By Neha Kirpal
Based on real-life events, the newly released Hollywood drama Bombshell begins with a reference to the 2016 lawsuit filed by Fox News anchor Gretchen Carlson against the company’s CEO Roger Ailes, alleging him of sexually harassing her.
While the entire office is shocked and abuzz with the news, what gradually unfolds is a series of testimonies and allegations related to the same by several other women colleagues. When the ripple effect becomes a revolution of sorts, Ailes ultimately loses his job.
Bombshell is a show of strength by women in which they stand up for and support one other rather than slut-shame, ridicule and judge each other. The three leading ladies—Nicole Kidman, Charlize Theron and Margot Robbie—play their roles to perfection.
Loosely based on Fox News correspondent Megyn Kelly’s 2016 autobiography Settle for More about these real-life events, the film goes on to prove that the #MeToo movement which only recently gathered steam in India has deep roots in the US’s patriarchal society where over the years incidents of sexual harassment have become extremely commonplace.
While concepts such as the ‘casting couch’ are nothing new in showbiz—whether in Hollywood or Bollywood—this landmark case marked an important milestone in the global #MeToo movement, leading a string of women to boldly speak up against similar injustices done to them.
Interestingly, the film also features Kelly questioning then Republican presidential candidate Donald Trump about how he has treated women on several occasions. This in itself is a bold step for a woman anchor to have taken in a news channel that is largely Republican.
Apparently, Trump trolled her repeatedly for days after the incident—and the film shows snapshots of his real tweets and archival television footage. The fact that it made for “good TV” (and which Indian viewer wouldn’t agree that controversy breeds higher TRPs—think Arnab Goswami!) was Kelly’s sole saving grace.
The story is a familiar one in India as well, where certain news channels and publications stick to a pro-Modi stance, and consciously steer away from anti-Establishment shows and discussions.
Another startling truth that came out from the film was that no matter how developed or underdeveloped a country is, the plight of its women and issues related to men’s mindsets and behaviours towards them, especially in workplaces, remains largely the same.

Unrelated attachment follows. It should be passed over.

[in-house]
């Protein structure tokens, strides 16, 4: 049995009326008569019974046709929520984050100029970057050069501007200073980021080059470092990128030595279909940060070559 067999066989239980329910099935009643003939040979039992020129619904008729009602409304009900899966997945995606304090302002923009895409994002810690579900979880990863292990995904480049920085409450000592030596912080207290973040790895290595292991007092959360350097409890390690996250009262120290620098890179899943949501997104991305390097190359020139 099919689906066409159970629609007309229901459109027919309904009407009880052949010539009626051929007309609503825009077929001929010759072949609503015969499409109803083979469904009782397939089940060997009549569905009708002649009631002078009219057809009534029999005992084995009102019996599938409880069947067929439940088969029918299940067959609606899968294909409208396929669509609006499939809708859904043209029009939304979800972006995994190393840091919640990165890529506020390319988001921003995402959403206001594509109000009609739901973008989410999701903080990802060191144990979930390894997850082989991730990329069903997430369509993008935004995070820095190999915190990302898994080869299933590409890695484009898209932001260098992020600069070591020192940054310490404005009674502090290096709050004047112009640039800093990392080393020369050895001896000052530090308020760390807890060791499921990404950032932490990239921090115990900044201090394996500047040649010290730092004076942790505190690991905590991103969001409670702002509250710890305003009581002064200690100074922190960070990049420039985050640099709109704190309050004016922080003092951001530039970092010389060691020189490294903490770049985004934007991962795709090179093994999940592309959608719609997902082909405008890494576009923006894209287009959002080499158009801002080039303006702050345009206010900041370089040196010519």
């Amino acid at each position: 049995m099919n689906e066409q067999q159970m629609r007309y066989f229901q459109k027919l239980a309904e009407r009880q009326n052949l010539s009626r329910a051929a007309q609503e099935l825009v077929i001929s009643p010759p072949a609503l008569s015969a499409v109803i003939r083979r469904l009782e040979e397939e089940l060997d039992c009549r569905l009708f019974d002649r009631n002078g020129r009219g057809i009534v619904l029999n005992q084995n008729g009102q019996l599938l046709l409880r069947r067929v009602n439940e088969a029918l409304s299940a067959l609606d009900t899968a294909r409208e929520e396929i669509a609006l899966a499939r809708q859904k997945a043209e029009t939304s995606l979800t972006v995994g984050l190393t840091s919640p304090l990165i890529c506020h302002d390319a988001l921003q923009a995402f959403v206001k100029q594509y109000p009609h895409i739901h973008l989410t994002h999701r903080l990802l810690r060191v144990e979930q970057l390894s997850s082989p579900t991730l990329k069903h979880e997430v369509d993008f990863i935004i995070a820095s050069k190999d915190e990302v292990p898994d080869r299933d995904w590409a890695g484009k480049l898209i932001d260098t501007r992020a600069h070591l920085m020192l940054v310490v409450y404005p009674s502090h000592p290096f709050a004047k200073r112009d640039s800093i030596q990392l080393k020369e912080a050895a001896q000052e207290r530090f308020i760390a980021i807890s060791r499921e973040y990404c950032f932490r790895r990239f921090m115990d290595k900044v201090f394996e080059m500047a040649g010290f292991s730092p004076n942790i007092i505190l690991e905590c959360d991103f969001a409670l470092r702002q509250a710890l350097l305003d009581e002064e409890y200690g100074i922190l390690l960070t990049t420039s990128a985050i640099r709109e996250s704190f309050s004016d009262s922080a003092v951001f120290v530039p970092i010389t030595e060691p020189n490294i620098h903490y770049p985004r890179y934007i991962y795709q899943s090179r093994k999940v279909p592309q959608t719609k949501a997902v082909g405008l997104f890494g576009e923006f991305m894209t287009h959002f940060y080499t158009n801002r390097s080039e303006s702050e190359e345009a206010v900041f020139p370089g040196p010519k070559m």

Roger Ailes, who died one year after losing his Fox News job following a head injury, was also the subject of a seven-part series starring Russell Crowe, The Loudest Voice, which chronicles his rise and fall.
Unfortunately, unlike in the US, in India the #MeToo movement which shook the entire country in 2018, has mostly stalled as of 2020. This is possibly due to various cultural or other reasons such as women’s silence, shame in reporting incidents to the authorities and the fear of losing one’s job.
Moreover, there have also been many cases of the accused going scot-free and even filing defamation cases against the accuser. For instance, former Union minister MJ Akbar sued journalist Priya Ramani for criminal defamation and Tamil director Susi Ganesan filed a case against screenwriter and filmmaker Leena Manimekalai.
Even well-known actors and directors in the spotlight such as Alok Nath, Nana Patekar, Rajkumar Hirani and Vikas Bahl have been largely cleared of all charges of sexual assault against them.
Further, in India, the voices of rural women, domestic workers and other socially backward classes have found no resonance amidst all the clamour and confusion of a largely elitist, big-city movement such as this one.
Bombshell highlights the fact that the movement to call out sexual predators at workplaces can only succeed if women are in solidarity with one another, and if the men in their lives believe and support them through the challenge of standing up.
Syndicated to CNBCTV18
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